Treating PKD involves the following:
- Controlling pain, headaches
- Curing urinary tract infection (UTI)
- Controlling high blood pressure (hypertension)
Surgical reduction (removal) of cysts reduces pain in some people, especially if the cysts are large, but it does not alter the course of PKD and cannot stop cysts from developing. Surgery is performed with a laparasope through a small incision in the abdomen. Headaches may be caused by vasculitis (i.e., swollen blood vessels in the head). Antibiotics are used to cure UTI before it spreads to the cysts and ACE inhibitors are used to lower blood pressure.
In November 2014, the National Institutes of Health (NIH) reported that recent studies indicate:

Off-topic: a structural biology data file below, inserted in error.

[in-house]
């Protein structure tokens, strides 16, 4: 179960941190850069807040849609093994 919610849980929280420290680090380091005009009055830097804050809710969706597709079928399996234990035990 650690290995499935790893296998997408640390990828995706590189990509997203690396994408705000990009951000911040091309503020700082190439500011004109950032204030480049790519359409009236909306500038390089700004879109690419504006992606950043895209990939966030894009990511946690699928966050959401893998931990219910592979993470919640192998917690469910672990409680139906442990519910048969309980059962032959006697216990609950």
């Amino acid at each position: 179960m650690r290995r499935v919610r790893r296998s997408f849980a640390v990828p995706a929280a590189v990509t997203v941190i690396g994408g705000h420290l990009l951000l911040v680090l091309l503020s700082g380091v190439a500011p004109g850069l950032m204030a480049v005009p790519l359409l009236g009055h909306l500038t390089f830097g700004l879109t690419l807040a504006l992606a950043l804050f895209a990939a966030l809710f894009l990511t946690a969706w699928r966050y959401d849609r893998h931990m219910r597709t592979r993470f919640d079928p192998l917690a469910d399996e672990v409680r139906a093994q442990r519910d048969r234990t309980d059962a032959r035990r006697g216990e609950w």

- A combination of FDA-approved drugs (lisinopril and telmisartan) is no more effective than a single drug in slowing progression of autosomal dominant PKD.
- Rigorous blood pressure control can slow the growth of kidney cysts in people with ADPKD, but has little effect on kidney function.
In the blood pressure study, patients who maintained a lower blood pressure (95110/6075) were 15 percent more likely to experience dizziness and lightheadedness.
Renal replacement therapy (RRT), which involves kidney dialysis or transplantation, may be required in ESDR to restore kidney function. If the prospective kidney comes from someone in the family, genetic counseling and assessment is necessary. Cysts do not develop in healthy transplanted kidneys.
Many infants and children with recessive PKD die from hepatic fibrosis, which obstructs blood flow and causes bile buildup in the liver. Its symptoms are enlargement of the liver and the spread of a fibrous connective tissue over the liver.
Patients who survive into their 20s may develop splenic, pancreatic, and vascular problems. Children with recessive PKD often have smaller than average stature.